When receiving advice from a physician, one might wonder what the doctor would choose for him- or herself. Recently we discussed here a study on doctors’ preferences for their own end-of-life care. Now, a study published in the Journal of the American Medical Association has reported on physicians’ views and behavior surrounding their own organ donation.
As a news@JAMA piece reports on the Canadian study, physicians are nearly 50 percent more likely than non-physicians to register as an organ donor. More from the piece:
Despite waiting lists for organs in many countries, the percentage of individuals registered in national organ donation registries in most countries is below 40%. The United States fares a bit better than average, with 48% of adults registered as organ donors.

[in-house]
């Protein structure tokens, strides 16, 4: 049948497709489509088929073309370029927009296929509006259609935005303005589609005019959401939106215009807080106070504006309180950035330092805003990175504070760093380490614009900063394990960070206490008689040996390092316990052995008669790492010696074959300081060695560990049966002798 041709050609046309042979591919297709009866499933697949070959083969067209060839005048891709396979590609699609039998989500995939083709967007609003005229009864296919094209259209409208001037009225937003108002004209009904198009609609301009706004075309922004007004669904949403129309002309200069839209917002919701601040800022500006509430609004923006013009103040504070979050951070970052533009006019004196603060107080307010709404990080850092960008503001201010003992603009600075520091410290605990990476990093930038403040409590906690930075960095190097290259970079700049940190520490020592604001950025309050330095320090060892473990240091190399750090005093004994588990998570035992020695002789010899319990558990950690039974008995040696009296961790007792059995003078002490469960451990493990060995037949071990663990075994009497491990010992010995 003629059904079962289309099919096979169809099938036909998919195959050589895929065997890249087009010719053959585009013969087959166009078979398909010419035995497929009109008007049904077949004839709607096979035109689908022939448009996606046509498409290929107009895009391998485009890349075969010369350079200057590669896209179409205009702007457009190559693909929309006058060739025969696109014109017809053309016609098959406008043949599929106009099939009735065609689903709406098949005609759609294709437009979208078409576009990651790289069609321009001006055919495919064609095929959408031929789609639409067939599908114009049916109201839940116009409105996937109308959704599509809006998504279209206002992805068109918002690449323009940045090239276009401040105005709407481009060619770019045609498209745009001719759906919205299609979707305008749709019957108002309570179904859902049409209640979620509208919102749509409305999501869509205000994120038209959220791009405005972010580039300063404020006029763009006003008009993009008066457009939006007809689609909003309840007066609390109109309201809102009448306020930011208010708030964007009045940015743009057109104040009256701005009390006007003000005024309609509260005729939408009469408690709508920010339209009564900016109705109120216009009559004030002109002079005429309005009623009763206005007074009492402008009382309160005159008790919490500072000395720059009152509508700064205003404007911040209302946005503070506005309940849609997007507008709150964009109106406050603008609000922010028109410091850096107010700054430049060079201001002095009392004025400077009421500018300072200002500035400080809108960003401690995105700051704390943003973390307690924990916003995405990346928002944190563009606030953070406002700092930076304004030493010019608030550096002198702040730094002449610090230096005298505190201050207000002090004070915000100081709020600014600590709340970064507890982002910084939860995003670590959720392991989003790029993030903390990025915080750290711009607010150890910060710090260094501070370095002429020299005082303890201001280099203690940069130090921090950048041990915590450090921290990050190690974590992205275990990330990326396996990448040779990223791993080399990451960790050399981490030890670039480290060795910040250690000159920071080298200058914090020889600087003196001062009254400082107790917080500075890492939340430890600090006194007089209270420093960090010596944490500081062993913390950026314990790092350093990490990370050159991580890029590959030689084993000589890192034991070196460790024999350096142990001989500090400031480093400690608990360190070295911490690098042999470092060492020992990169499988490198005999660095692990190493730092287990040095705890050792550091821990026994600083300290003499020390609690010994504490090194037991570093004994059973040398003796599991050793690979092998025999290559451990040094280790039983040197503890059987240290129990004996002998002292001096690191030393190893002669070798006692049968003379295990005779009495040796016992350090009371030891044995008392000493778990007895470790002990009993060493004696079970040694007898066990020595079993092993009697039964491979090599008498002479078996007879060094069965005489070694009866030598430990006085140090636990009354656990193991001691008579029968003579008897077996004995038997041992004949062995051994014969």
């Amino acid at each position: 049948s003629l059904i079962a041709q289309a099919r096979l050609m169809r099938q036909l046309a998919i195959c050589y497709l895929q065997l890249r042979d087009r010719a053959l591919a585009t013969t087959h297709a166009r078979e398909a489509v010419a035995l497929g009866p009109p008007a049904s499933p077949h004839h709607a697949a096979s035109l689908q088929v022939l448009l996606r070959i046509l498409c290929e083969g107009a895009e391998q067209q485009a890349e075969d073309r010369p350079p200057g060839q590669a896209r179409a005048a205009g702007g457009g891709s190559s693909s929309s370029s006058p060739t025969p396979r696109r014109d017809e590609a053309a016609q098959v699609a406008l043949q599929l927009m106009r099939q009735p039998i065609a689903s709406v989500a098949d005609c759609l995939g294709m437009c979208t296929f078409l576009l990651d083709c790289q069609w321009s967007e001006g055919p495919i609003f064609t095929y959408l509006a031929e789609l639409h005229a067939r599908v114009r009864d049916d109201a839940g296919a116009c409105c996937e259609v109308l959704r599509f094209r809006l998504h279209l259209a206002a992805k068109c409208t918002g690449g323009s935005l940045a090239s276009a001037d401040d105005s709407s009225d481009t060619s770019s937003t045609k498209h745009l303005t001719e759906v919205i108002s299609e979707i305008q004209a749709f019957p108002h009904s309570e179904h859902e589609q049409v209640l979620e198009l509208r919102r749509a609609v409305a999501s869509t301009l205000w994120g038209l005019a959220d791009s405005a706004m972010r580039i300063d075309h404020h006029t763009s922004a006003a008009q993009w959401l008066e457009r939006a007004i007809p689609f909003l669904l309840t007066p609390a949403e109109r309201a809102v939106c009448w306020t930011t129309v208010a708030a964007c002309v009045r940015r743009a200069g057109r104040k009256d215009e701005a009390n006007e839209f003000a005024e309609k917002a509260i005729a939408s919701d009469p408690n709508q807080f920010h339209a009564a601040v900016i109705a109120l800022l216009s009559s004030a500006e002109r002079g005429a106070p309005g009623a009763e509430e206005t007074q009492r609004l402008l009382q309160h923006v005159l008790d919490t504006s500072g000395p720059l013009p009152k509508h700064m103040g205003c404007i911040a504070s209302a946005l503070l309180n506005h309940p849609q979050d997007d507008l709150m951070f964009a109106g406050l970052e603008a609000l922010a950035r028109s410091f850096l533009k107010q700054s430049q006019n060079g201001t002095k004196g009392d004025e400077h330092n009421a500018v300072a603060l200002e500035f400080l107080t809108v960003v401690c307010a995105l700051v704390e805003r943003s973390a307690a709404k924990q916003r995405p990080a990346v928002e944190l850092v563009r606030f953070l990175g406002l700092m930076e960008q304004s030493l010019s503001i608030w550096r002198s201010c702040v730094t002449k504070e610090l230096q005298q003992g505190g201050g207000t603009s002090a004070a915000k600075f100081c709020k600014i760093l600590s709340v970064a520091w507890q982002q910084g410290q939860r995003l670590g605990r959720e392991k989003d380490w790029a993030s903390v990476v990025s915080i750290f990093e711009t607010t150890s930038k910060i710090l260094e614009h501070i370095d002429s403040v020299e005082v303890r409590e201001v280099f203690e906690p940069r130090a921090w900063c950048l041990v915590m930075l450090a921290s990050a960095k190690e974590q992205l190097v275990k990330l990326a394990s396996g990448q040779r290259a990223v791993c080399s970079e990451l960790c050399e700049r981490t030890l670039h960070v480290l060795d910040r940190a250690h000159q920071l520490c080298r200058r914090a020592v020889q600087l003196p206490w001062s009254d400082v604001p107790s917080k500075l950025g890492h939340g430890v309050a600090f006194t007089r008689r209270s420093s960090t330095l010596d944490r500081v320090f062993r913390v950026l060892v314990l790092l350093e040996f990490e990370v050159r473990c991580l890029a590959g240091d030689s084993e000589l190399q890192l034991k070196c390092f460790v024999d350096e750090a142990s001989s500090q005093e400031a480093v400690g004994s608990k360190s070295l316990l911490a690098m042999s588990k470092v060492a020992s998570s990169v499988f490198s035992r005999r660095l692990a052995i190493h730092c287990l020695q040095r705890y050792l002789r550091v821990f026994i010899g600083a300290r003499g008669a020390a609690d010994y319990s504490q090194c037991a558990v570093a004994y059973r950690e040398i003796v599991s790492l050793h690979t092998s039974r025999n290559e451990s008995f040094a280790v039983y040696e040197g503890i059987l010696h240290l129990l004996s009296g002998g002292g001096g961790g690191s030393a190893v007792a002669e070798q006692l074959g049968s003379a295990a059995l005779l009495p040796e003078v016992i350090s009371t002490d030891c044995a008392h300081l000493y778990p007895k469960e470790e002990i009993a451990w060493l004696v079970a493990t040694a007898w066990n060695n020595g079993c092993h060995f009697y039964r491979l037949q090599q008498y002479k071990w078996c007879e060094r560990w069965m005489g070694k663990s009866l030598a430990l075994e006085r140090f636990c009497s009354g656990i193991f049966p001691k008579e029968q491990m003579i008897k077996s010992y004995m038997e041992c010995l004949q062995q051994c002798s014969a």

Concerns about organ donation have led to lower-than-average rates of registration in Ontario, Canada, where only about 25% of adults have registered. Currently, there are more than 1500 people on transplant waiting lists in Ontario.
Study author Alvin Ho-ting Li, BHSc, a PhD candidate at Western University in Ontario, Canada, discusses the study’s purpose and findings further in a Q&A section of the piece.
Previously: More on doctors and end-of-life directives, Study: Doctors would choose less aggressive end-of-life care for themselves, Students launch Stanford Life Savers initiative to boost organ donation and Family ties: One sister saves another with live liver donation